Skip to content


  • Poster presentation
  • Open Access

Differences between bipolar I and II patients regarding neurocognitive performance

  • 1,
  • 1,
  • 1,
  • 2,
  • 1,
  • 1,
  • 1 and
  • 1
Annals of General Psychiatry20065 (Suppl 1) :S232

  • Published:


  • Cognitive Impairment
  • Bipolar Disorder
  • Cognitive Performance
  • Young Mania
  • Cognitive Task


Persistent impairments in neurocognitive function have been described in patients with bipolar disorder whose disease is in remission. So far, no studies have been performed to identify the specific differences regarding neuropsychological performance when bipolar I and bipolar II subtypes are compared.

Materials and methods

A sample of 71 euthymic bipolar patients (38 bipolar I, 33 bipolar II), were included in the study. Euthymia was defined by a score of 6 or less at the Young Mania Rating Scale, and a score of 8 or less at the Hamilton Depression Rating Scale, for at least six months),. The bipolar I and II patients were compared on several clinical and neuropsychological variables and the two groups were contrasted with 35 healthy controls on cognitive performance.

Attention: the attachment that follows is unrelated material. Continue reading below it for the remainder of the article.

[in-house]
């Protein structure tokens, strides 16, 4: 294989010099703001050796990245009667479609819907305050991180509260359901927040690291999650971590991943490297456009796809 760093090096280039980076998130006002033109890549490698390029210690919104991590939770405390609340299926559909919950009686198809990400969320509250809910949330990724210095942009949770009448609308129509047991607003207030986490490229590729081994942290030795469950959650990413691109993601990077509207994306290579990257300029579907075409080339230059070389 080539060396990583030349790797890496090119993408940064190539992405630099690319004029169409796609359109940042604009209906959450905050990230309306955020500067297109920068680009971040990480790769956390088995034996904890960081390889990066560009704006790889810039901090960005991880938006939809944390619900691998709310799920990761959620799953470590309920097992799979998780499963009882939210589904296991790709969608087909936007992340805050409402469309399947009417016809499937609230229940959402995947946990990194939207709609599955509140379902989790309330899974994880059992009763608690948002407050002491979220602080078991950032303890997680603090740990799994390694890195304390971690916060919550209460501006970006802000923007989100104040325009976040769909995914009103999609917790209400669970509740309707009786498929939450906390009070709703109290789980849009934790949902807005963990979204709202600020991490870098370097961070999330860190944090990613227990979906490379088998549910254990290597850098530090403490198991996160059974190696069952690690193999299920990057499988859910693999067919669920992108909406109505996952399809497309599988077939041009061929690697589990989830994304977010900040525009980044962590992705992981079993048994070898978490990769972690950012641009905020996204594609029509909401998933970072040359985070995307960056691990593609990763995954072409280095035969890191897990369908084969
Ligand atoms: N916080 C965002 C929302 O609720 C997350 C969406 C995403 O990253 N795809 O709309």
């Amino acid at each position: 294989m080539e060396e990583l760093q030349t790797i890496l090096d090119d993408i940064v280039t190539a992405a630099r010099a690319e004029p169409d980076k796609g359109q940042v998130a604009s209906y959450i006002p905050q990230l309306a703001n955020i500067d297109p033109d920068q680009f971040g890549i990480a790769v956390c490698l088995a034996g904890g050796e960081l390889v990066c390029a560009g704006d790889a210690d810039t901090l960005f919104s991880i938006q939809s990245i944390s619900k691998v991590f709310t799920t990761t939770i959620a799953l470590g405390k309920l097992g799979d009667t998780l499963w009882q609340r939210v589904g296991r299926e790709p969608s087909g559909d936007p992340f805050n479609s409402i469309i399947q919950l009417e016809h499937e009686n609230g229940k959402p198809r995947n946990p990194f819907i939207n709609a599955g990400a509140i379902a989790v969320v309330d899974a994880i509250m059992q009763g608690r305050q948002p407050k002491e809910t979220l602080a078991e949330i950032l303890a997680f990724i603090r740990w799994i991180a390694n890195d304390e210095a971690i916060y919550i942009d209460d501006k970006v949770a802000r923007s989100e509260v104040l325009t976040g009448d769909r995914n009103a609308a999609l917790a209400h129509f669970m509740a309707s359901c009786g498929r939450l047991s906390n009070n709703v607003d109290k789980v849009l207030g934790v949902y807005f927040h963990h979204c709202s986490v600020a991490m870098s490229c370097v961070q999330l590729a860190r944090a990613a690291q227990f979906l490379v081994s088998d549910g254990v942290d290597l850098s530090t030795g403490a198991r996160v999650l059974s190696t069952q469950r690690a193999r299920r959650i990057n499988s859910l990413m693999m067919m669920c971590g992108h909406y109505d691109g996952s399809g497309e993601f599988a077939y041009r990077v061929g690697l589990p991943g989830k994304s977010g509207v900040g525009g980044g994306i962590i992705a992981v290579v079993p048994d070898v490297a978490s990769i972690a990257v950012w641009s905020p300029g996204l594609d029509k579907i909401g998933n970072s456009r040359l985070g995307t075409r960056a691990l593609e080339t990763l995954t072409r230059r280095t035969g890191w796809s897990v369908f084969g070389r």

The two groups showed significant deficits in most cognitive tasks compared to healthy controls. After controlling for age, bipolar I patients performed worse than bipolar II patients in all neurocognitive measures. However, the bipolar II group showed a trend towards a higher number of perseverative errors in the Wisconsin Card Sorting Test compared to the bipolar I group, but differences did not reach statistical significance.


Cognitive impairment exists in both subtypes of bipolar disorder, although it is most evident in the bipolar I group. Bipolar II patients seem to show an intermediate profile regarding neurocognitive performance between bipolar I and healthy controls.

Authors’ Affiliations

Bipolar Disorders Program, Clinical Institute of Neuroscience, University Hospital Clinic, Barcelona, Spain
Department of Psychiatry, Universidad Autonoma De Madrid, Spain


© The Author(s) 2006